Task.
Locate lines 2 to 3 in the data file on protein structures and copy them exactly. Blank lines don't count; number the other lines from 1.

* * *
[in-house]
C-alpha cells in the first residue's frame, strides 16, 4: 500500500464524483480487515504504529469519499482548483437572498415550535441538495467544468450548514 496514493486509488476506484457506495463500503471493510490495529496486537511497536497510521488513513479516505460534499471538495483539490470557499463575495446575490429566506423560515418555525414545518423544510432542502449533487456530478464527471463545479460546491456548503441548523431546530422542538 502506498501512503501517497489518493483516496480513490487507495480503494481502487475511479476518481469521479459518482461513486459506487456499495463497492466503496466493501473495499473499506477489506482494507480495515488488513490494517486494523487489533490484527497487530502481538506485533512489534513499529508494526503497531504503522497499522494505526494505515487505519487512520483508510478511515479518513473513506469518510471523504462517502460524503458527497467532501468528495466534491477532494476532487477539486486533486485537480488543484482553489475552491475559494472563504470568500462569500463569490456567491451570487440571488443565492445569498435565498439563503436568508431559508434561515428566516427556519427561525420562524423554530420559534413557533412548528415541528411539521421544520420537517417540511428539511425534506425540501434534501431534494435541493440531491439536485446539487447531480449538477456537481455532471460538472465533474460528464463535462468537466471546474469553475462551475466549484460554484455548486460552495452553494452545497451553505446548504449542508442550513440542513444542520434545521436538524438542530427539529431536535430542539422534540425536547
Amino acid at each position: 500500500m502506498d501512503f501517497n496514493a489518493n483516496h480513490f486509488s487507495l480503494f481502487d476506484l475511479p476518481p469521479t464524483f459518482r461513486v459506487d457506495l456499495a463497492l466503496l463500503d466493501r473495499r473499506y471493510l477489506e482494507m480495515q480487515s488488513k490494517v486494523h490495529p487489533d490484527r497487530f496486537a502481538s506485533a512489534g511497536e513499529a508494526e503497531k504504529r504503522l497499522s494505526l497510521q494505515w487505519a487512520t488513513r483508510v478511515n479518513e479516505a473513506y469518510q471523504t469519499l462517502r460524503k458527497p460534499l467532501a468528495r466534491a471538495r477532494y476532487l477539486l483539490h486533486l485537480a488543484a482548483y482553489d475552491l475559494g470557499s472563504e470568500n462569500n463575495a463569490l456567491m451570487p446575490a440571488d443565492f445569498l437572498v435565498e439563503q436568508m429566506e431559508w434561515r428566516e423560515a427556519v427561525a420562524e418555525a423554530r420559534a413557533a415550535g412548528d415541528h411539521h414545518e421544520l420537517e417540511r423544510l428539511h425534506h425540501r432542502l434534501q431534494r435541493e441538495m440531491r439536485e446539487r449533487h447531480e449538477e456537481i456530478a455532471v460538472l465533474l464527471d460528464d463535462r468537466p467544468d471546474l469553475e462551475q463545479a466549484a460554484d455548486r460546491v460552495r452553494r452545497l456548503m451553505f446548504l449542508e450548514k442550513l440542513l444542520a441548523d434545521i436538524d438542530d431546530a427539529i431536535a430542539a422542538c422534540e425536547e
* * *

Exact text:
C-alpha cells in the first residue's frame, strides 16, 4: 500500500464524483480487515504504529469519499482548483437572498415550535441538495467544468450548514 496514493486509488476506484457506495463500503471493510490495529496486537511497536497510521488513513479516505460534499471538495483539490470557499463575495446575490429566506423560515418555525414545518423544510432542502449533487456530478464527471463545479460546491456548503441548523431546530422542538 502506498501512503501517497489518493483516496480513490487507495480503494481502487475511479476518481469521479459518482461513486459506487456499495463497492466503496466493501473495499473499506477489506482494507480495515488488513490494517486494523487489533490484527497487530502481538506485533512489534513499529508494526503497531504503522497499522494505526494505515487505519487512520483508510478511515479518513473513506469518510471523504462517502460524503458527497467532501468528495466534491477532494476532487477539486486533486485537480488543484482553489475552491475559494472563504470568500462569500463569490456567491451570487440571488443565492445569498435565498439563503436568508431559508434561515428566516427556519427561525420562524423554530420559534413557533412548528415541528411539521421544520420537517417540511428539511425534506425540501434534501431534494435541493440531491439536485446539487447531480449538477456537481455532471460538472465533474460528464463535462468537466471546474469553475462551475466549484460554484455548486460552495452553494452545497451553505446548504449542508442550513440542513444542520434545521436538524438542530427539529431536535430542539422534540425536547
Amino acid at each position: 500500500m502506498d501512503f501517497n496514493a489518493n483516496h480513490f486509488s487507495l480503494f481502487d476506484l475511479p476518481p469521479t464524483f459518482r461513486v459506487d457506495l456499495a463497492l466503496l463500503d466493501r473495499r473499506y471493510l477489506e482494507m480495515q480487515s488488513k490494517v486494523h490495529p487489533d490484527r497487530f496486537a502481538s506485533a512489534g511497536e513499529a508494526e503497531k504504529r504503522l497499522s494505526l497510521q494505515w487505519a487512520t488513513r483508510v478511515n479518513e479516505a473513506y469518510q471523504t469519499l462517502r460524503k458527497p460534499l467532501a468528495r466534491a471538495r477532494y476532487l477539486l483539490h486533486l485537480a488543484a482548483y482553489d475552491l475559494g470557499s472563504e470568500n462569500n463575495a463569490l456567491m451570487p446575490a440571488d443565492f445569498l437572498v435565498e439563503q436568508m429566506e431559508w434561515r428566516e423560515a427556519v427561525a420562524e418555525a423554530r420559534a413557533a415550535g412548528d415541528h411539521h414545518e421544520l420537517e417540511r423544510l428539511h425534506h425540501r432542502l434534501q431534494r435541493e441538495m440531491r439536485e446539487r449533487h447531480e449538477e456537481i456530478a455532471v460538472l465533474l464527471d460528464d463535462r468537466p467544468d471546474l469553475e462551475q463545479a466549484a460554484d455548486r460546491v460552495r452553494r452545497l456548503m451553505f446548504l449542508e450548514k442550513l440542513l444542520a441548523d434545521i436538524d438542530d431546530a427539529i431536535a430542539a422542538c422534540e425536547e